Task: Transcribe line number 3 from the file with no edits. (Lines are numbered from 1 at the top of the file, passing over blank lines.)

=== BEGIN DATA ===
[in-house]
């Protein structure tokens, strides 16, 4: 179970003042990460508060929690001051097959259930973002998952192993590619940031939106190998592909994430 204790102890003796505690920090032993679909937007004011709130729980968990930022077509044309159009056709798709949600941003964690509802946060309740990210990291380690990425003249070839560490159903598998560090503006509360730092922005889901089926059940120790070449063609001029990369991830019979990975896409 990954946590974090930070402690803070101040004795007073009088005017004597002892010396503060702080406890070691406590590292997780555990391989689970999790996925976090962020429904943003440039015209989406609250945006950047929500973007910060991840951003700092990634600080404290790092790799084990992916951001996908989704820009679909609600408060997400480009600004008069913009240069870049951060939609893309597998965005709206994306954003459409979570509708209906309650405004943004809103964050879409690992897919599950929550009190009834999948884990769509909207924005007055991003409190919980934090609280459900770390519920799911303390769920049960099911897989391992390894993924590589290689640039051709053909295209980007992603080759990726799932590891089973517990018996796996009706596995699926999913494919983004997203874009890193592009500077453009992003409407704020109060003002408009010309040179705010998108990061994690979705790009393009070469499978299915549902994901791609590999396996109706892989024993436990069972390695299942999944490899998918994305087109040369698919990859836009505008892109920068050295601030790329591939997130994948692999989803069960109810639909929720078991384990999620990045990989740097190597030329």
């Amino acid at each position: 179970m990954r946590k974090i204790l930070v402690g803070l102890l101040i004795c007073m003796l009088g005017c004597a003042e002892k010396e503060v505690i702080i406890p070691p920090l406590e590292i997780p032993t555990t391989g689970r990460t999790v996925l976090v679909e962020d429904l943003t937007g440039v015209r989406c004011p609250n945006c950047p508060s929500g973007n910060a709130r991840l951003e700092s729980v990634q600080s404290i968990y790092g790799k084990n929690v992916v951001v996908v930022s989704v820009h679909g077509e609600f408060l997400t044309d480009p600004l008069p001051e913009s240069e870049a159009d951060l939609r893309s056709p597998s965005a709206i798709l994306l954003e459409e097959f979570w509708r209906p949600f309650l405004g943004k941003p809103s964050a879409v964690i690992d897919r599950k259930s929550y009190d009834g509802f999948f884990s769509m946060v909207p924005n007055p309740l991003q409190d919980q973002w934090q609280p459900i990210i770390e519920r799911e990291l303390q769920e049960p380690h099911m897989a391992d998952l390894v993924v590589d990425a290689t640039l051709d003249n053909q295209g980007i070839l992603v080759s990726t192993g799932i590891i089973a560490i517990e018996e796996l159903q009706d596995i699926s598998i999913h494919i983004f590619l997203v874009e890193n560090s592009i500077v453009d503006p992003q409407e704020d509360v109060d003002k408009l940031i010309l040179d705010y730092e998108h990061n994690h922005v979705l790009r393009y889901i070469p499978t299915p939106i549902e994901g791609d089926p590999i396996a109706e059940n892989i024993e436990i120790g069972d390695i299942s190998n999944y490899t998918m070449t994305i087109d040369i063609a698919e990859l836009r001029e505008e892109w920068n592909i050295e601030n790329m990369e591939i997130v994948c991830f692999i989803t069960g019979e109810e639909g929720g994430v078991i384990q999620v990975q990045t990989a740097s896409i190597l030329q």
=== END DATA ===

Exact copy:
């Amino acid at each position: 179970m990954r946590k974090i204790l930070v402690g803070l102890l101040i004795c007073m003796l009088g005017c004597a003042e002892k010396e503060v505690i702080i406890p070691p920090l406590e590292i997780p032993t555990t391989g689970r990460t999790v996925l976090v679909e962020d429904l943003t937007g440039v015209r989406c004011p609250n945006c950047p508060s929500g973007n910060a709130r991840l951003e700092s729980v990634q600080s404290i968990y790092g790799k084990n929690v992916v951001v996908v930022s989704v820009h679909g077509e609600f408060l997400t044309d480009p600004l008069p001051e913009s240069e870049a159009d951060l939609r893309s056709p597998s965005a709206i798709l994306l954003e459409e097959f979570w509708r209906p949600f309650l405004g943004k941003p809103s964050a879409v964690i690992d897919r599950k259930s929550y009190d009834g509802f999948f884990s769509m946060v909207p924005n007055p309740l991003q409190d919980q973002w934090q609280p459900i990210i770390e519920r799911e990291l303390q769920e049960p380690h099911m897989a391992d998952l390894v993924v590589d990425a290689t640039l051709d003249n053909q295209g980007i070839l992603v080759s990726t192993g799932i590891i089973a560490i517990e018996e796996l159903q009706d596995i699926s598998i999913h494919i983004f590619l997203v874009e890193n560090s592009i500077v453009d503006p992003q409407e704020d509360v109060d003002k408009l940031i010309l040179d705010y730092e998108h990061n994690h922005v979705l790009r393009y889901i070469p499978t299915p939106i549902e994901g791609d089926p590999i396996a109706e059940n892989i024993e436990i120790g069972d390695i299942s190998n999944y490899t998918m070449t994305i087109d040369i063609a698919e990859l836009r001029e505008e892109w920068n592909i050295e601030n790329m990369e591939i997130v994948c991830f692999i989803t069960g019979e109810e639909g929720g994430v078991i384990q999620v990975q990045t990989a740097s896409i190597l030329q």